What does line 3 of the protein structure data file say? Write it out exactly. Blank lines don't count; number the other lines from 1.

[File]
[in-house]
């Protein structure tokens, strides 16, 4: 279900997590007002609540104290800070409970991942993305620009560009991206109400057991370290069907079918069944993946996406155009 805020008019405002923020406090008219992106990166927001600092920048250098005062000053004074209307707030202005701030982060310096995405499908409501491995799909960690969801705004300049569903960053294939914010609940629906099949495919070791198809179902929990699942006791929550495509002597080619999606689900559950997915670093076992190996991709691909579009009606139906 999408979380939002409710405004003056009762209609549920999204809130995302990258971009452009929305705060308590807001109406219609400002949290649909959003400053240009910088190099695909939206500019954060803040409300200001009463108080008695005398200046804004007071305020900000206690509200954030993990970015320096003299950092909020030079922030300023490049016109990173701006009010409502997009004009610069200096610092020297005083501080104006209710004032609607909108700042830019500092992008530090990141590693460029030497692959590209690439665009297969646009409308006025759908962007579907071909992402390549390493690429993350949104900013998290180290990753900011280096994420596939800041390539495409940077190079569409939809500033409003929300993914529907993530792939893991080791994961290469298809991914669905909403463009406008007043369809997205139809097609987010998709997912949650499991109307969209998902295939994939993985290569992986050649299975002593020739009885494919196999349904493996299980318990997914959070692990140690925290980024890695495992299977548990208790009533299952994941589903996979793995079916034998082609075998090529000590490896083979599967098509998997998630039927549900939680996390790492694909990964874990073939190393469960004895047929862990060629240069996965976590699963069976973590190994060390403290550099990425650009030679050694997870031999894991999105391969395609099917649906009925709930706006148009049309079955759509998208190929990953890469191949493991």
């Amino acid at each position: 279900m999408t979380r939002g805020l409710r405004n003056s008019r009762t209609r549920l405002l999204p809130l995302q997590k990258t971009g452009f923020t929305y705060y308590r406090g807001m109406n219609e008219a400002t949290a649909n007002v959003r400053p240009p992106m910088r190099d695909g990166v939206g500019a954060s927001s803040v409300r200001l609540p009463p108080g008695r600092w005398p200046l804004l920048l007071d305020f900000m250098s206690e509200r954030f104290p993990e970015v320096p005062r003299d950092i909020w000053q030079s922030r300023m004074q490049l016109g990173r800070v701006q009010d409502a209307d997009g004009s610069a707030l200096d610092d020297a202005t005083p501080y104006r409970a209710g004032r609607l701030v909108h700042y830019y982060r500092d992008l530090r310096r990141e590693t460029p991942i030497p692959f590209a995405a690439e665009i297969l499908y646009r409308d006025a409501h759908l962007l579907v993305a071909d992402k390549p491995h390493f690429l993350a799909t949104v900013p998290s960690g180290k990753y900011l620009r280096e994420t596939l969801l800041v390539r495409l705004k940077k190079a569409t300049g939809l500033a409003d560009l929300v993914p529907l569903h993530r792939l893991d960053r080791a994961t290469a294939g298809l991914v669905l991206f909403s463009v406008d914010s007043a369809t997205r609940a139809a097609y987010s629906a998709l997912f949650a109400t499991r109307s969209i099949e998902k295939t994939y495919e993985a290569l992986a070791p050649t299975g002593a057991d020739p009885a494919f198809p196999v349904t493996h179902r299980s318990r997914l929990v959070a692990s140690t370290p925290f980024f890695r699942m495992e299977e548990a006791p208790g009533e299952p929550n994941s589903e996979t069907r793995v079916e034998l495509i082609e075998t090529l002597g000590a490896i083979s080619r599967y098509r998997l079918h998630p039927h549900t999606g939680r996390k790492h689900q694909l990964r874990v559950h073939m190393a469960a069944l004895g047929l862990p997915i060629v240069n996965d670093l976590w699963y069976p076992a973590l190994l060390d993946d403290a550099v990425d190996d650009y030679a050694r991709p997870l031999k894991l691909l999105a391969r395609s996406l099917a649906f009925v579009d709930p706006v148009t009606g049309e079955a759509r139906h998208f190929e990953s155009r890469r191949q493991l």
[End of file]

């Amino acid at each position: 279900m999408t979380r939002g805020l409710r405004n003056s008019r009762t209609r549920l405002l999204p809130l995302q997590k990258t971009g452009f923020t929305y705060y308590r406090g807001m109406n219609e008219a400002t949290a649909n007002v959003r400053p240009p992106m910088r190099d695909g990166v939206g500019a954060s927001s803040v409300r200001l609540p009463p108080g008695r600092w005398p200046l804004l920048l007071d305020f900000m250098s206690e509200r954030f104290p993990e970015v320096p005062r003299d950092i909020w000053q030079s922030r300023m004074q490049l016109g990173r800070v701006q009010d409502a209307d997009g004009s610069a707030l200096d610092d020297a202005t005083p501080y104006r409970a209710g004032r609607l701030v909108h700042y830019y982060r500092d992008l530090r310096r990141e590693t460029p991942i030497p692959f590209a995405a690439e665009i297969l499908y646009r409308d006025a409501h759908l962007l579907v993305a071909d992402k390549p491995h390493f690429l993350a799909t949104v900013p998290s960690g180290k990753y900011l620009r280096e994420t596939l969801l800041v390539r495409l705004k940077k190079a569409t300049g939809l500033a409003d560009l929300v993914p529907l569903h993530r792939l893991d960053r080791a994961t290469a294939g298809l991914v669905l991206f909403s463009v406008d914010s007043a369809t997205r609940a139809a097609y987010s629906a998709l997912f949650a109400t499991r109307s969209i099949e998902k295939t994939y495919e993985a290569l992986a070791p050649t299975g002593a057991d020739p009885a494919f198809p196999v349904t493996h179902r299980s318990r997914l929990v959070a692990s140690t370290p925290f980024f890695r699942m495992e299977e548990a006791p208790g009533e299952p929550n994941s589903e996979t069907r793995v079916e034998l495509i082609e075998t090529l002597g000590a490896i083979s080619r599967y098509r998997l079918h998630p039927h549900t999606g939680r996390k790492h689900q694909l990964r874990v559950h073939m190393a469960a069944l004895g047929l862990p997915i060629v240069n996965d670093l976590w699963y069976p076992a973590l190994l060390d993946d403290a550099v990425d190996d650009y030679a050694r991709p997870l031999k894991l691909l999105a391969r395609s996406l099917a649906f009925v579009d709930p706006v148009t009606g049309e079955a759509r139906h998208f190929e990953s155009r890469r191949q493991l």